Taiwan has seen a frenzy of activity to get supplies of Covid vaccines as cases spike. But its geopolitical predicament is creating complications other countries are unlikely to face.
The island’s identity appears to be holding back any meaningful progress as its government, amid people’s fury, is scrambling to get shots from anywhere except mainland China.
Taiwan’s Democratic Progressive Party government was rebuffed by German drugmaker BioNTech earlier this year when it sought to get around a mainland Chinese distributor to get the messenger ribonucleic acid (mRNA) shots widely used in the West.
Now the island’s richest businessman has volunteered to help.
Terry Gou, founder of manufacturing giant Foxconn, known for churning out Apple’s products from its mainland plants, has been teasing the 24 million Taiwanese forced indoors by quarantine and lockdown orders with donations of as many as 5 million mRNA doses from deals he can broker for the government.
Gou, worth US$9.1 billion according to Forbes, said on Facebook on Friday that his charitable organization Yong Lin Foundation had candid discussions with Taiwan’s Health Minister Chen Shih-chung, and, with documents submitted for drug import and emergency use approval, he hoped the lengthy turnaround from the government could be shortened.
In Facebook posts alluding to the authorities’ dithering and red tape, the globetrotting Gou, also a heavyweight member of the Beijing-friendly opposition Kuomintang (KMT) Party, vowed he would leverage the overseas connections of his business empire to secure batches of “better shots” than the AstraZeneca jabs.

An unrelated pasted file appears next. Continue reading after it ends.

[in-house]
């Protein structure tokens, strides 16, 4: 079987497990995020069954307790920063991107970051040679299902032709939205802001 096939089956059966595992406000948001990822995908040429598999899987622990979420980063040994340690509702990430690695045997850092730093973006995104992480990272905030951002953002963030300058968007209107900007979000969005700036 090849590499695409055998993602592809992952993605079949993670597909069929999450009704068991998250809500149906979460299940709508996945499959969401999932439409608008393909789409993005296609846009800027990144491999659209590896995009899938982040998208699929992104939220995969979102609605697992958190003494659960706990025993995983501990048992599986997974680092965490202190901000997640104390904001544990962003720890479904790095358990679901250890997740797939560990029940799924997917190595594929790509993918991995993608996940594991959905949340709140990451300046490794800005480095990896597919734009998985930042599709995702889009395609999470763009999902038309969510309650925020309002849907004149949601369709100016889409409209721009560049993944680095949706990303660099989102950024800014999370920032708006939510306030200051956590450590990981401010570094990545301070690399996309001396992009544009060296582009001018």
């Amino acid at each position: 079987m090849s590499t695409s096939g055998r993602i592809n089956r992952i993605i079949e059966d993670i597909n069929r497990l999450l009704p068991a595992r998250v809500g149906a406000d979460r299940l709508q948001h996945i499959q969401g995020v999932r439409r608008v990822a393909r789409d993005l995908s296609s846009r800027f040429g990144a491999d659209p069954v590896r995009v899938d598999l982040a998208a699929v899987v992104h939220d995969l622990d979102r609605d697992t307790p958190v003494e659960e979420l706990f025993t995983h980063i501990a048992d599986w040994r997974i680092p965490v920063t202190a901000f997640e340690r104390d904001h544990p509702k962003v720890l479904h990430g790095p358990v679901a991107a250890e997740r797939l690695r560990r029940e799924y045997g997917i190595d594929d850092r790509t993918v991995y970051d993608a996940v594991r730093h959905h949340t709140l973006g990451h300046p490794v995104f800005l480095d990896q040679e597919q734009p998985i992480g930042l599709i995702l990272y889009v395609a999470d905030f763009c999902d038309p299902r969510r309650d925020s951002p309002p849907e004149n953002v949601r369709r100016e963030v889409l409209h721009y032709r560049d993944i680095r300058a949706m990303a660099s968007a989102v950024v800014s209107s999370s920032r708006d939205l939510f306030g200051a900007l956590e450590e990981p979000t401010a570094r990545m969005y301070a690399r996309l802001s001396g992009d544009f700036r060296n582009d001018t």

Take-up of AstraZeneca, the only vaccine rolled out for island-wide inoculations so far, is tepid amid reports of fatalities and severe side-effects.
On Friday, Gou also ramped up pressure on Taiwanese President Tsai Ing-wen as infections climbed. The caseload passed 13,500, compared with just 2,017 about 30 days ago before the island’s worst-ever Covid-19 resurgence.
Gou was once tipped as the KMT’s candidate to take on the incumbent Tsai in last year’s presidential sweepstakes, a race that pitted Gou and his conglomerates against the DPP government.
Taiwan descended into complacency and slacked off its defense, allowing the virus to creep back. Until recently, Tsai was trumpeting the island as a role model for keeping the pandemic at bay.
Her government’s slow vaccine procurement and roll-out efforts have also exposed her to criticism from the KMT and even within her own party.
But Gou has also been accused of political posturing and grandstanding as his donation plan may not come to pass. His Tweets and Facebook posts have deflected attention from how he aims to secure shots, feeding into the widespread perception that for Tsai and the DPP, political stakes still trump people’s health.
Tsai and the DPP are seen as wanting to scupper Gou’s bid as shots he donates would create goodwill he might want to tap for the 2024 race.